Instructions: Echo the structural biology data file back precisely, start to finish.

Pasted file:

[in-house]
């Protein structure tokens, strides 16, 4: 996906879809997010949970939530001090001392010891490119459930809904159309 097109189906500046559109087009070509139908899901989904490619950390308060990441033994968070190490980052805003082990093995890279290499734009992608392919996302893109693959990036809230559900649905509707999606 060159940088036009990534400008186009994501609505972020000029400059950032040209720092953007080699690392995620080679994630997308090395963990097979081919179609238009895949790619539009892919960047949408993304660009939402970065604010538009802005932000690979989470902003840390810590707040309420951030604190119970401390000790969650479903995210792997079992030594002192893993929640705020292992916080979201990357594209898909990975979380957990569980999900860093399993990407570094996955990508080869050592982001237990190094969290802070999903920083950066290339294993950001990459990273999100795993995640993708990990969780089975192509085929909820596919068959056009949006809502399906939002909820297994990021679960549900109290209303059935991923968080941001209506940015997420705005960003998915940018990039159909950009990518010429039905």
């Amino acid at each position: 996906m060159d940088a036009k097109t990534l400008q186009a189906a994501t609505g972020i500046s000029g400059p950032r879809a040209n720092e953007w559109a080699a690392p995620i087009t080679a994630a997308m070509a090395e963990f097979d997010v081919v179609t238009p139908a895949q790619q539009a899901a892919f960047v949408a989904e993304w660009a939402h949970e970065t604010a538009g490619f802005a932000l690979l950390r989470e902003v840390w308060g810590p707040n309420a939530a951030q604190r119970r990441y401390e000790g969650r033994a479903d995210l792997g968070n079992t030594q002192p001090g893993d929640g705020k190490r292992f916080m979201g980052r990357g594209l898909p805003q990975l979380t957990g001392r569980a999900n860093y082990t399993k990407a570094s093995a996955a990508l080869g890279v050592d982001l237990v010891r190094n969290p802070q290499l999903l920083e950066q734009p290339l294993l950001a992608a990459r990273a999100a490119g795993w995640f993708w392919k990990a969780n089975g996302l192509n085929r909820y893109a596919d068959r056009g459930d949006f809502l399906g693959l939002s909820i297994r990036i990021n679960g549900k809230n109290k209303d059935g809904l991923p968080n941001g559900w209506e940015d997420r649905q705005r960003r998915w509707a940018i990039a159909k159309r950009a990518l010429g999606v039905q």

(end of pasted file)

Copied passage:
[in-house]
């Protein structure tokens, strides 16, 4: 996906879809997010949970939530001090001392010891490119459930809904159309 097109189906500046559109087009070509139908899901989904490619950390308060990441033994968070190490980052805003082990093995890279290499734009992608392919996302893109693959990036809230559900649905509707999606 060159940088036009990534400008186009994501609505972020000029400059950032040209720092953007080699690392995620080679994630997308090395963990097979081919179609238009895949790619539009892919960047949408993304660009939402970065604010538009802005932000690979989470902003840390810590707040309420951030604190119970401390000790969650479903995210792997079992030594002192893993929640705020292992916080979201990357594209898909990975979380957990569980999900860093399993990407570094996955990508080869050592982001237990190094969290802070999903920083950066290339294993950001990459990273999100795993995640993708990990969780089975192509085929909820596919068959056009949006809502399906939002909820297994990021679960549900109290209303059935991923968080941001209506940015997420705005960003998915940018990039159909950009990518010429039905």
């Amino acid at each position: 996906m060159d940088a036009k097109t990534l400008q186009a189906a994501t609505g972020i500046s000029g400059p950032r879809a040209n720092e953007w559109a080699a690392p995620i087009t080679a994630a997308m070509a090395e963990f097979d997010v081919v179609t238009p139908a895949q790619q539009a899901a892919f960047v949408a989904e993304w660009a939402h949970e970065t604010a538009g490619f802005a932000l690979l950390r989470e902003v840390w308060g810590p707040n309420a939530a951030q604190r119970r990441y401390e000790g969650r033994a479903d995210l792997g968070n079992t030594q002192p001090g893993d929640g705020k190490r292992f916080m979201g980052r990357g594209l898909p805003q990975l979380t957990g001392r569980a999900n860093y082990t399993k990407a570094s093995a996955a990508l080869g890279v050592d982001l237990v010891r190094n969290p802070q290499l999903l920083e950066q734009p290339l294993l950001a992608a990459r990273a999100a490119g795993w995640f993708w392919k990990a969780n089975g996302l192509n085929r909820y893109a596919d068959r056009g459930d949006f809502l399906g693959l939002s909820i297994r990036i990021n679960g549900k809230n109290k209303d059935g809904l991923p968080n941001g559900w209506e940015d997420r649905q705005r960003r998915w509707a940018i990039a159909k159309r950009a990518l010429g999606v039905q």